Occlusion Culling Using Hardware-Based Occlusion Queries

Information

  • Publication Type: Master Thesis
  • Workgroup(s)/Project(s):
  • Date: July 2003
  • First Supervisor: Michael Wimmer
  • Keywords: real-time rendering, occlusion queries, occlusion culling

Abstract

Today, a major challenge of computer graphics is the generation of realistic images at rates that arouse the impression of fluid motion in the viewer. Of central importance in this context is the application of specialized hardware, which has experienced an impressive evolution in recent years, increasing both speed and functionality in a significant fashion. However, displaying complex scenes like whole cities requires dealing with such an amount of data, that dedicated acceleration algorithms are still necessary in order to cope with the tight temporal constraints. In doing so, methods for detecting invisible parts of the scenery play a key role. A particular challenge is classifying those objects in an efficient way which are invisible due to being entirely occluded by other objects in front of them. Although this visibility problem belongs to the classical tasks of computer graphics, just recently introduced extensions to the graphics hardware permit the design of new algorithms with fascinating opportunities, but also requirements that have been of no concern to previous approaches.

This master thesis deals with the task of developing an efficient algorithm for solving the visibility problem for arbitrary scenes, which is tailored towards the NV_occlusion_query OpenGL extension, in different ways:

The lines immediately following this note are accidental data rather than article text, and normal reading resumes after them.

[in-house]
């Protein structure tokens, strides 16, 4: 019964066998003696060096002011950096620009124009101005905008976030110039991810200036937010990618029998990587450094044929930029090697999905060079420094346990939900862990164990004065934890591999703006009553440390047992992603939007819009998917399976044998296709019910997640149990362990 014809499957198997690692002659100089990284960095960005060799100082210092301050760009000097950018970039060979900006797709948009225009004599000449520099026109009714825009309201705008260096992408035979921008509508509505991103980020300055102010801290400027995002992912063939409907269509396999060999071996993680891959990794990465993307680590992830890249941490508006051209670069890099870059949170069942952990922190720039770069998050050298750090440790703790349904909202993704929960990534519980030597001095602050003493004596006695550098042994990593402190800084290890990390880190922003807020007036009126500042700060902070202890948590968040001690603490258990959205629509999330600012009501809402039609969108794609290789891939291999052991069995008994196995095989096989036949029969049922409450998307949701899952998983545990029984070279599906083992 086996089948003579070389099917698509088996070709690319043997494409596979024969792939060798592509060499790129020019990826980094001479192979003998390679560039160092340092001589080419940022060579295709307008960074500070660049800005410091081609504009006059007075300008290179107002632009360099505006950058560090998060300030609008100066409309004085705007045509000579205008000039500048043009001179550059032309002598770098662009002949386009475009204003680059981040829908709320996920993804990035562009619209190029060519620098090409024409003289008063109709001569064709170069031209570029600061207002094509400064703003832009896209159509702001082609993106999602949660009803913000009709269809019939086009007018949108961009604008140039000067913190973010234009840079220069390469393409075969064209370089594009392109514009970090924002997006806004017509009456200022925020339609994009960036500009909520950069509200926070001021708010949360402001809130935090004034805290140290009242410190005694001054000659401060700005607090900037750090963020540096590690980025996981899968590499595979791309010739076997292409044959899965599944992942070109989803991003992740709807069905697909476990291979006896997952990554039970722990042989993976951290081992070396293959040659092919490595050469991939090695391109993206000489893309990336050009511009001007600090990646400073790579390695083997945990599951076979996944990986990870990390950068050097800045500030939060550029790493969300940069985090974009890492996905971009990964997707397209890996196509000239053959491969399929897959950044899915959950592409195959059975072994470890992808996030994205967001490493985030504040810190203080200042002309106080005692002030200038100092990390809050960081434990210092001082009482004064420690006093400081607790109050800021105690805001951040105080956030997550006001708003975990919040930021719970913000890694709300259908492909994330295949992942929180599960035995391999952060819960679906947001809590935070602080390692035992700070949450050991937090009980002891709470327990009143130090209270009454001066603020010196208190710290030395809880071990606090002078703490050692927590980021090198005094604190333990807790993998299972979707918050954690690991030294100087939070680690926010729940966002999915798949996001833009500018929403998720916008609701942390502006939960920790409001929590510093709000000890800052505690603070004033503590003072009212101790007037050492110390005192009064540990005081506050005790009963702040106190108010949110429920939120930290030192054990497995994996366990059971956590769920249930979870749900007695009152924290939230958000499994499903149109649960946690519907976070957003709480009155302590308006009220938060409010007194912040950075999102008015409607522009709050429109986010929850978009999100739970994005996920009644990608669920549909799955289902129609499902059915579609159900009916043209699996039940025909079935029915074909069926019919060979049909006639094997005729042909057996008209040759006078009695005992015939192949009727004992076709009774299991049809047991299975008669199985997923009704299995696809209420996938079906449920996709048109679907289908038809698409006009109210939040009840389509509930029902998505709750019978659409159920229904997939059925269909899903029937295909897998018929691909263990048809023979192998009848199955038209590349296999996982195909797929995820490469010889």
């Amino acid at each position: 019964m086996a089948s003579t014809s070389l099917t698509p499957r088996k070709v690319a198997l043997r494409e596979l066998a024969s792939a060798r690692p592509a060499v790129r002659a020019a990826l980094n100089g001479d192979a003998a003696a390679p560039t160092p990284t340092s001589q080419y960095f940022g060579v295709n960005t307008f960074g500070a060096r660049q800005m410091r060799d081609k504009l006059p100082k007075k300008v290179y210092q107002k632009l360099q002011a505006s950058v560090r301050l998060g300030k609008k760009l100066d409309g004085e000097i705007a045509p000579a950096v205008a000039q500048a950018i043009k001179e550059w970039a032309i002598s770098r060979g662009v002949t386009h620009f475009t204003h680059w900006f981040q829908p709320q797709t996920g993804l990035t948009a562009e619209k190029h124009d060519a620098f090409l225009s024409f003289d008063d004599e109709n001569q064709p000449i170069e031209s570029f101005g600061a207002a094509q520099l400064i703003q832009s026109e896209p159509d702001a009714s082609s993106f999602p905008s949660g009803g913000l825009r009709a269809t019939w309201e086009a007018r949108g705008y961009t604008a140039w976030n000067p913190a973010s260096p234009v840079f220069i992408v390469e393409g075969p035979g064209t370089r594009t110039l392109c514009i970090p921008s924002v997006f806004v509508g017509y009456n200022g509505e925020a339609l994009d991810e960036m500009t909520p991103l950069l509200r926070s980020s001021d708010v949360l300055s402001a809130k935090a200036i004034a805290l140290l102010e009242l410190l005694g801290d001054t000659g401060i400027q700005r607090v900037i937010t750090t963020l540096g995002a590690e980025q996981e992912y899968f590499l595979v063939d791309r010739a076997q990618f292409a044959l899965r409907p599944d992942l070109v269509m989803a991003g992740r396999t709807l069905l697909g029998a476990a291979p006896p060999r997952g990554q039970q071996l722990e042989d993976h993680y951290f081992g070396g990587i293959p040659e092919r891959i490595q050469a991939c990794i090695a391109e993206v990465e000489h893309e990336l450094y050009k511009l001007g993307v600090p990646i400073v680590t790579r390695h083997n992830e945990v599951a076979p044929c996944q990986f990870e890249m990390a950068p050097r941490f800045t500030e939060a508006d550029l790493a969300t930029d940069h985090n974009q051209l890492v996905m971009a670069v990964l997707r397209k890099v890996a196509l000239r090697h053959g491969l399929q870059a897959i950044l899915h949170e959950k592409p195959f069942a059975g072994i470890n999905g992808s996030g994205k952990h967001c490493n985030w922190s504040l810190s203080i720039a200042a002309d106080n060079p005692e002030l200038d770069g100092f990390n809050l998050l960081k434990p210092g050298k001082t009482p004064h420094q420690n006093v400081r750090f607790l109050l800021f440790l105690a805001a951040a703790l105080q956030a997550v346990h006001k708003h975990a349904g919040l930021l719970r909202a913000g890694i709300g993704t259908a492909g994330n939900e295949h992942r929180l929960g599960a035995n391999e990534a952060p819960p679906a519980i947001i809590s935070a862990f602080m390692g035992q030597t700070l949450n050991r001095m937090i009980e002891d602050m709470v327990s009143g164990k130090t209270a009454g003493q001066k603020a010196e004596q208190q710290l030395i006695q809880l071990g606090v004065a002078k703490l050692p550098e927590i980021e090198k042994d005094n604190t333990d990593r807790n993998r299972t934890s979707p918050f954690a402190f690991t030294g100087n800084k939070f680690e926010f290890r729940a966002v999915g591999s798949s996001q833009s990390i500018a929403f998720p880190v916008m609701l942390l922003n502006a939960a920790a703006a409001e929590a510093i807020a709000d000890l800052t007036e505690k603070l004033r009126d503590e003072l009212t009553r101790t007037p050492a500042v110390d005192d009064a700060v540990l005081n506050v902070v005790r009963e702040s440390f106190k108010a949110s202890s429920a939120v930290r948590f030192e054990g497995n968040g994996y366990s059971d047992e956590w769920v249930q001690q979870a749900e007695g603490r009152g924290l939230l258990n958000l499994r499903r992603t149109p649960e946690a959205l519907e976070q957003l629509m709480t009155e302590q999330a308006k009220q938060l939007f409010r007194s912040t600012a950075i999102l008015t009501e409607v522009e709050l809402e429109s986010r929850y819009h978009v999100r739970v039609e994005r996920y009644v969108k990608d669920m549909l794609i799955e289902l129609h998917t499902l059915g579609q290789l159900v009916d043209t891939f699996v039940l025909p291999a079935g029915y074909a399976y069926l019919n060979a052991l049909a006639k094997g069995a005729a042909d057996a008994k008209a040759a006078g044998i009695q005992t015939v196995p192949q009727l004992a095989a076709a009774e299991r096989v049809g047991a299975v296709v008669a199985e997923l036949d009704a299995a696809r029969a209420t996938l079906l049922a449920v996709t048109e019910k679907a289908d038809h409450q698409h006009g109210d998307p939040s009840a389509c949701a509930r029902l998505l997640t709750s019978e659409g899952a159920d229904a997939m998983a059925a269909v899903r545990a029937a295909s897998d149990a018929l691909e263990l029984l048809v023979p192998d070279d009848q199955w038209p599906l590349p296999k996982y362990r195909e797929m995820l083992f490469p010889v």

One method approximates the potential occlusion within a given scenery from a certain viewpoint by constructing a directed acyclic graph, which is in turn used to be able to issue as many occlusion queries as possible in a concurrent fashion. Several extensions amend and improve the core algorithm by employing a more equal load balancing and exploiting both temporal and spatial coherence. Finally, this approach is extended by incorporating an appropriate spatial hierarchy.

Although this technique is by and large significantly superior to rendering without occlusion culling, the obtained results are not satisfactory in every respect. Therefore, a second approach is proposed that does not rely on any graph. This hierarchical algorithm depends entirely on the visibility classification of previous frames and stresses thus the aspect of temporal coherence. Even though it is considerably simpler than the first approach, it yields superior and generally convincing results.

Both approaches are conservative (which means that they do not affect the correctness of the resulting image), but can easily be modified in a way that permits to trade off quality for speed by tolerating precisely definable mistakes.

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BibTeX

@mastersthesis{PIRINGER-2003-HBOQ,
  title =      "Occlusion Culling Using Hardware-Based Occlusion Queries",
  author =     "Harald Piringer",
  year =       "2003",
  abstract =   "Today, a major challenge of computer graphics is the
               generation of realistic images at rates that arouse the
               impression of fluid motion in the viewer. Of central
               importance in this context is the application of specialized